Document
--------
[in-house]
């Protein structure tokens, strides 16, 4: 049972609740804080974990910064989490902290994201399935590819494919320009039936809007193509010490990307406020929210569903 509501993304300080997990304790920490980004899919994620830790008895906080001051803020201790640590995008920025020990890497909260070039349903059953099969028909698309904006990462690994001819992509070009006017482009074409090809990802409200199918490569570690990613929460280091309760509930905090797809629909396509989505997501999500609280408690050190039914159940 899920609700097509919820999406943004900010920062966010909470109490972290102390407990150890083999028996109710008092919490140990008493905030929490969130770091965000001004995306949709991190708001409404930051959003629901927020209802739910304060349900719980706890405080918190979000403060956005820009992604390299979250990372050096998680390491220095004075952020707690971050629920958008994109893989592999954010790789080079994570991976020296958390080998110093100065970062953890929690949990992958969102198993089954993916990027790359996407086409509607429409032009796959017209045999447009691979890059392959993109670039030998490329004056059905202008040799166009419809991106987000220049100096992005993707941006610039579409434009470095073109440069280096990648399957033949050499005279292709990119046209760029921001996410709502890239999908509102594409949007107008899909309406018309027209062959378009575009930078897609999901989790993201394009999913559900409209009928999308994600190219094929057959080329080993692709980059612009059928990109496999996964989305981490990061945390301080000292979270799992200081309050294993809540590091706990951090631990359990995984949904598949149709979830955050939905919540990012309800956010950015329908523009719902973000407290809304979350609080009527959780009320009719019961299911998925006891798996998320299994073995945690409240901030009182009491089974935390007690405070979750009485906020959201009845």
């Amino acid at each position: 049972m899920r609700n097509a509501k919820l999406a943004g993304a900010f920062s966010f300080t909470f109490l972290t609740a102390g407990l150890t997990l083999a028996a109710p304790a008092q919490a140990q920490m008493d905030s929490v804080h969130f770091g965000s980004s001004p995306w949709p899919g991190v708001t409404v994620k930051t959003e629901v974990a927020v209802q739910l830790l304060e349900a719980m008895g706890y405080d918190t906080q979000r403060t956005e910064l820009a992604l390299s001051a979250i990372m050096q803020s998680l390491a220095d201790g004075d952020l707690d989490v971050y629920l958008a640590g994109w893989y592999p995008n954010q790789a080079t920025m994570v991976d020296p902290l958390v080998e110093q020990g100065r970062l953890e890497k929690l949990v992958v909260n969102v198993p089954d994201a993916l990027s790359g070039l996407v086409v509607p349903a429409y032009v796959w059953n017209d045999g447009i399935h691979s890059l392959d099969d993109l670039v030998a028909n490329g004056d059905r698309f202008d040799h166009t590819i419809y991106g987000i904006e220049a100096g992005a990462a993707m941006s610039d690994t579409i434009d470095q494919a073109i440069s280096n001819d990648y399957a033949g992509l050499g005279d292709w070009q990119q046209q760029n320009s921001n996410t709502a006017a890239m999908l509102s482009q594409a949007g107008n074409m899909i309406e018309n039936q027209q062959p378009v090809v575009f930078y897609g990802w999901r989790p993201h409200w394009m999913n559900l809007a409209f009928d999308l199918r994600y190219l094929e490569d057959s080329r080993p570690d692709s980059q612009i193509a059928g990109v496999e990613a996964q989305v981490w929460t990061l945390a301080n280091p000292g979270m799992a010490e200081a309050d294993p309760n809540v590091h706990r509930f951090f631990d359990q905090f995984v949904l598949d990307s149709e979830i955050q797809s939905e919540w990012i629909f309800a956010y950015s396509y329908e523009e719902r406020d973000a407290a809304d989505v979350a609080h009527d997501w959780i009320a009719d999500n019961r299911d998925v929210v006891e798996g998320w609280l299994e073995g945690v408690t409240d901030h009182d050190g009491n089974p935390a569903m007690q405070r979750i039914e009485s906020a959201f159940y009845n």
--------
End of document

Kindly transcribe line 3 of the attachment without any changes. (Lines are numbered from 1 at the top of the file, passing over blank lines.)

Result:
């Amino acid at each position: 049972m899920r609700n097509a509501k919820l999406a943004g993304a900010f920062s966010f300080t909470f109490l972290t609740a102390g407990l150890t997990l083999a028996a109710p304790a008092q919490a140990q920490m008493d905030s929490v804080h969130f770091g965000s980004s001004p995306w949709p899919g991190v708001t409404v994620k930051t959003e629901v974990a927020v209802q739910l830790l304060e349900a719980m008895g706890y405080d918190t906080q979000r403060t956005e910064l820009a992604l390299s001051a979250i990372m050096q803020s998680l390491a220095d201790g004075d952020l707690d989490v971050y629920l958008a640590g994109w893989y592999p995008n954010q790789a080079t920025m994570v991976d020296p902290l958390v080998e110093q020990g100065r970062l953890e890497k929690l949990v992958v909260n969102v198993p089954d994201a993916l990027s790359g070039l996407v086409v509607p349903a429409y032009v796959w059953n017209d045999g447009i399935h691979s890059l392959d099969d993109l670039v030998a028909n490329g004056d059905r698309f202008d040799h166009t590819i419809y991106g987000i904006e220049a100096g992005a990462a993707m941006s610039d690994t579409i434009d470095q494919a073109i440069s280096n001819d990648y399957a033949g992509l050499g005279d292709w070009q990119q046209q760029n320009s921001n996410t709502a006017a890239m999908l509102s482009q594409a949007g107008n074409m899909i309406e018309n039936q027209q062959p378009v090809v575009f930078y897609g990802w999901r989790p993201h409200w394009m999913n559900l809007a409209f009928d999308l199918r994600y190219l094929e490569d057959s080329r080993p570690d692709s980059q612009i193509a059928g990109v496999e990613a996964q989305v981490w929460t990061l945390a301080n280091p000292g979270m799992a010490e200081a309050d294993p309760n809540v590091h706990r509930f951090f631990d359990q905090f995984v949904l598949d990307s149709e979830i955050q797809s939905e919540w990012i629909f309800a956010y950015s396509y329908e523009e719902r406020d973000a407290a809304d989505v979350a609080h009527d997501w959780i009320a009719d999500n019961r299911d998925v929210v006891e798996g998320w609280l299994e073995g945690v408690t409240d901030h009182d050190g009491n089974p935390a569903m007690q405070r979750i039914e009485s906020a959201f159940y009845n």